German law and Dutch law have the same foundation: Roman law. However, this does not alter the fact that there are significant differences between German and Dutch law. German law is more systematic and detailed than Dutch law. The well-known concept of ‘reasonableness and fairness’, which is often applied by the Dutch courts, is generally absent in German law. Other notable features include the following:
- German law is debtor-friendly, while Dutch law is creditor-friendly.
- German law is often more favourable to a principal, while Dutch law is likely to be more attractive to the agent in an agency contract.
- Consumers are better protected under German law.
- Employees are better protected under Dutch law.
- German data protection law is more complex than Dutch data protection law.
- A German trustee in bankruptcy has more extensive powers than a Dutch trustee to recover payments from creditors.
- Directors are more likely to be liable and punishable under German law than under Dutch law.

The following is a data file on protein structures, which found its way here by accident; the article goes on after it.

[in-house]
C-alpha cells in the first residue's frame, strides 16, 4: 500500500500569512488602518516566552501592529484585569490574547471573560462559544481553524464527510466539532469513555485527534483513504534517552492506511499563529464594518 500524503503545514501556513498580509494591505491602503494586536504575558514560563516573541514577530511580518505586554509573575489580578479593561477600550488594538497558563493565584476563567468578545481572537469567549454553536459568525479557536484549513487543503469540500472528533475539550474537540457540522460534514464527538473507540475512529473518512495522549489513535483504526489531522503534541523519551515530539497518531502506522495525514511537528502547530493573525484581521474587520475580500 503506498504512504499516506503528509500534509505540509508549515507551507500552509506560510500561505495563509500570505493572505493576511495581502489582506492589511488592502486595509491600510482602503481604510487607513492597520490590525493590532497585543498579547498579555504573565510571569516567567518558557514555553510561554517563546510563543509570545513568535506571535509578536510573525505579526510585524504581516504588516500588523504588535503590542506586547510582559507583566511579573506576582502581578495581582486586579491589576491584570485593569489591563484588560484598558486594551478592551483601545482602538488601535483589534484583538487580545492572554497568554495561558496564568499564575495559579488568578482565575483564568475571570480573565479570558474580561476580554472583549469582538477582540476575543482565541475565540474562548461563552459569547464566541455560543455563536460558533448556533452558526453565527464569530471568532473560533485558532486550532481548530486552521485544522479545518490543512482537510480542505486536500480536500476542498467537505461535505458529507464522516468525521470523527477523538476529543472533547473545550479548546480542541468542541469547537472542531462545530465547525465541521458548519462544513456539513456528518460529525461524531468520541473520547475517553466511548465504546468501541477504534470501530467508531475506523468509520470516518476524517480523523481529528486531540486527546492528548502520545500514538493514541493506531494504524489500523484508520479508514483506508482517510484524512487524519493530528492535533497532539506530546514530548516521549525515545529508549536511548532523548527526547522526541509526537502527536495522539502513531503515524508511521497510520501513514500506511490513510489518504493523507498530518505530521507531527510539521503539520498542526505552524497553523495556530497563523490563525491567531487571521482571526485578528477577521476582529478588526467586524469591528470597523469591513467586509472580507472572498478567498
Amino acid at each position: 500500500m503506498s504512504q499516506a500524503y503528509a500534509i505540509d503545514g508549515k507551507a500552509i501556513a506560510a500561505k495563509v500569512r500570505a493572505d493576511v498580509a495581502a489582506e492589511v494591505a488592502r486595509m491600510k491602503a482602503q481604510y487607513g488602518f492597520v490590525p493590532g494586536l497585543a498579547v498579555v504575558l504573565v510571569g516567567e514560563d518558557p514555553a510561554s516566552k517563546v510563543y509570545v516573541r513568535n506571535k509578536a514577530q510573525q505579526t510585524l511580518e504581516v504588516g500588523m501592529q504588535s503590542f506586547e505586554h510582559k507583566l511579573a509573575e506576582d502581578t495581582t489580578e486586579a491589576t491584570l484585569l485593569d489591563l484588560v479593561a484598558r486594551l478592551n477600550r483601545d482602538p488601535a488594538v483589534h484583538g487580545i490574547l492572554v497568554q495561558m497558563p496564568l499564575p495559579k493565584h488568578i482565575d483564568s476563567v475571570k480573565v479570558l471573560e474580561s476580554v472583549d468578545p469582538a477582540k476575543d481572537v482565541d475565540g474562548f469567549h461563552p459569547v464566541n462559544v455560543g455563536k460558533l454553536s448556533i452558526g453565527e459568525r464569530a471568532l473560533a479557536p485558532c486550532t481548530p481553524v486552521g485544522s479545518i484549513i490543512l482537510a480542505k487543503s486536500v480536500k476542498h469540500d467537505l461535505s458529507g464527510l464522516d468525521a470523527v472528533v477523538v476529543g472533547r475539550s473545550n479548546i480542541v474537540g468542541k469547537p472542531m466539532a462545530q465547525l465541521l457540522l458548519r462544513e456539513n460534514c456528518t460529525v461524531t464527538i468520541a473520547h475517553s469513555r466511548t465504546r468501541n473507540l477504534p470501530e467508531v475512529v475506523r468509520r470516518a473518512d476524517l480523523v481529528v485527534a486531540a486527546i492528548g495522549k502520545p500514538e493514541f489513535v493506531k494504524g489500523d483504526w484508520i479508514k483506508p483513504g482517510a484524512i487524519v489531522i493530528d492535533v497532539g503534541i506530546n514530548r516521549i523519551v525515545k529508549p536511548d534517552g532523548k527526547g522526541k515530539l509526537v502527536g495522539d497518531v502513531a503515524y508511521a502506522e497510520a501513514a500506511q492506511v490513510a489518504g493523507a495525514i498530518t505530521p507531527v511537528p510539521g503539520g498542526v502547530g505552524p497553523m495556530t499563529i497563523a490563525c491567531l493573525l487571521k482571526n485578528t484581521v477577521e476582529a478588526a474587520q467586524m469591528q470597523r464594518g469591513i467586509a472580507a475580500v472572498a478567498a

- Limitation periods in Germany are normally shorter than in the Netherlands.
- In Germany, contracts in business transactions are concluded differently from those in the Netherlands: people are bound by a contract more readily.
- Obligations to investigate and obligations to complain in German law are very short and strict and play a far more limited role in Dutch law.
- German agency law is more complex than Dutch agency law.
- Dutch and German law have different security rights.
In short, it is important to be well informed about the differences.
Our team will be more than happy to answer any questions you may have.